Jacqui Huntley, one of the eight Rainfall Rescue volunteers based near Stranraer in Scotland who worked across the whole project, said: 'I got involved because I'm British and therefore a fanatic about the weather, especially rain. And it rains a lot where I live in Scotland.

'The data are obviously valuable to scientists, but I have also loved learning about the rainfall observers who were so dedicated in measuring the weather day after day. It has been fun, and a true team effort, from start to finish.'

A vast number of locations with rain gauges across the country were included, including one next door to Beatrix Potter's Hilltop Farm in the Lake District, where she wrote many of her most famous books.

When the project was launched two years ago, some 16,000 volunteers responded to the challenge, digitising 5.2 million observations in just 16 days.

Ahead of the two-year anniversary of the project launch on Saturday, these records have now been made publicly available in the official Met Office national record, extending it back 26 years to 1836.

The volunteers' efforts have revealed some new records for extreme dry and wet months across the UK, as well as providing more context around recent changes in rainfall due to human-caused climate change.

Comment: What this actually shows is that it is highly unlikely to be 'human-caused climate change' and instead that our planets climate is cyclical, demonstrating that man-made CO2 emissions can not be the cause. Notably, however, there does appear to be correlation between societal upheaval and increasingly extreme weather.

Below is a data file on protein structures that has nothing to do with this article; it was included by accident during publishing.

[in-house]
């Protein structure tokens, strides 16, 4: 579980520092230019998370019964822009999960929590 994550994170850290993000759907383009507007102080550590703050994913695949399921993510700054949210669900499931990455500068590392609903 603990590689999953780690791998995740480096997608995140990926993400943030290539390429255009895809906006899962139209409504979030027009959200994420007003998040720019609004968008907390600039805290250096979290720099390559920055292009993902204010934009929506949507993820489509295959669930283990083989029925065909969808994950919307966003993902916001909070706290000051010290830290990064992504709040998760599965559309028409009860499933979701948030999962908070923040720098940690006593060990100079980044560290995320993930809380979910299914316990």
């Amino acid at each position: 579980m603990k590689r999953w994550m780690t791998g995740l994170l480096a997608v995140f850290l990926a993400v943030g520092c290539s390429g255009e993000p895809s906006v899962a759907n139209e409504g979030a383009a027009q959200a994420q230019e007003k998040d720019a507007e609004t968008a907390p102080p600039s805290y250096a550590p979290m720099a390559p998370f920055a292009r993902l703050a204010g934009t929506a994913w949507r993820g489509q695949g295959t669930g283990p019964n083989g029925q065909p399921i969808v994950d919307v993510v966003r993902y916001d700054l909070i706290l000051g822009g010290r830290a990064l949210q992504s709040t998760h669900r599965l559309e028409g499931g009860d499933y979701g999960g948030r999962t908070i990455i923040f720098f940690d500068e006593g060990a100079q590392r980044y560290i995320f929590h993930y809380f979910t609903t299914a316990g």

Floods are known to have occurred in a number of locations at this time [the 1850s]. They are known as the Duke of Wellington Floods, because they started around the time of his state funeral in London.

After all the data had been transcribed, eight dedicated volunteers helped arrange the data into chronological sequences for each location.

These eight volunteers are named as co-authors in a paper published today (Friday 25 March) in Geoscience Data Journal.

Some 3.3 million of the newly-transcribed observations have been processed by the Met Office and added to the publicly available national rainfall statistics on its website.

The researchers have also shared a map showing the locations of all the rainfall gauges that contributed data to the Rainfall Rescue project.

'As well as being a fascinating glimpse into the past, the new data allows a longer and more detailed picture of variations in monthly rainfall, which will aid new scientific research two centuries on,' said Professor Hawkins.

'It increases our understanding of weather extremes and flood risk across the UK and Ireland, and helps us better understand the long-term trends towards the dramatic changes we're seeing today.'

Experts still use the same technology today to measure rain - a copper cylinder buried in the ground with a funnel into a collecting can which can be emptied into a measuring cylinder each day.

One example of a fetching copper rain gauge can be seen on the Science Museum's website.

Today, most Met Office gauges are automated, although many sites maintain the old technology as well to allow for consistent comparisons for historical records.

For example, the University of Reading has been measuring rainfall in exactly the same way since 1908.

Source: Professor Ed Hawkins/University of Reading